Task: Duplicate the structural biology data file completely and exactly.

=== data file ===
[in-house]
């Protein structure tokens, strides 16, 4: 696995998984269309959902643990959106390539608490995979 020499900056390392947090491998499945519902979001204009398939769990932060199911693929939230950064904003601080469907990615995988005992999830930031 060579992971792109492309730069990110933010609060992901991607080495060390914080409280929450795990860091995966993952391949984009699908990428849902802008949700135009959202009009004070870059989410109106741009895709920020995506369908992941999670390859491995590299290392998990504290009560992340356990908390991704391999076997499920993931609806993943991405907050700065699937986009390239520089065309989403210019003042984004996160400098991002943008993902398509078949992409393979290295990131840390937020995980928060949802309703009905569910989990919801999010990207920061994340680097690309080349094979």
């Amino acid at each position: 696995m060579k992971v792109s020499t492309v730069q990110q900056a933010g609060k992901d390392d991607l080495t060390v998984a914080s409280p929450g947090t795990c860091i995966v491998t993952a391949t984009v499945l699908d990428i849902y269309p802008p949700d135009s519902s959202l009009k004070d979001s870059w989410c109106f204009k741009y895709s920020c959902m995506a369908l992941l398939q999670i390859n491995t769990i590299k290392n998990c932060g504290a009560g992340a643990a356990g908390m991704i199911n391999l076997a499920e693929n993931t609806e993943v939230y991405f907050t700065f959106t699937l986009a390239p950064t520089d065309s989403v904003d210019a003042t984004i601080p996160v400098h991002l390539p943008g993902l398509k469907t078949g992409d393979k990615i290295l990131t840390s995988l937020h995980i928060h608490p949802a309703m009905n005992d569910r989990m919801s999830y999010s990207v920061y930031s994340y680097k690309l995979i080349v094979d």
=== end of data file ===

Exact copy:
[in-house]
């Protein structure tokens, strides 16, 4: 696995998984269309959902643990959106390539608490995979 020499900056390392947090491998499945519902979001204009398939769990932060199911693929939230950064904003601080469907990615995988005992999830930031 060579992971792109492309730069990110933010609060992901991607080495060390914080409280929450795990860091995966993952391949984009699908990428849902802008949700135009959202009009004070870059989410109106741009895709920020995506369908992941999670390859491995590299290392998990504290009560992340356990908390991704391999076997499920993931609806993943991405907050700065699937986009390239520089065309989403210019003042984004996160400098991002943008993902398509078949992409393979290295990131840390937020995980928060949802309703009905569910989990919801999010990207920061994340680097690309080349094979």
């Amino acid at each position: 696995m060579k992971v792109s020499t492309v730069q990110q900056a933010g609060k992901d390392d991607l080495t060390v998984a914080s409280p929450g947090t795990c860091i995966v491998t993952a391949t984009v499945l699908d990428i849902y269309p802008p949700d135009s519902s959202l009009k004070d979001s870059w989410c109106f204009k741009y895709s920020c959902m995506a369908l992941l398939q999670i390859n491995t769990i590299k290392n998990c932060g504290a009560g992340a643990a356990g908390m991704i199911n391999l076997a499920e693929n993931t609806e993943v939230y991405f907050t700065f959106t699937l986009a390239p950064t520089d065309s989403v904003d210019a003042t984004i601080p996160v400098h991002l390539p943008g993902l398509k469907t078949g992409d393979k990615i290295l990131t840390s995988l937020h995980i928060h608490p949802a309703m009905n005992d569910r989990m919801s999830y999010s990207v920061y930031s994340y680097k690309l995979i080349v094979d």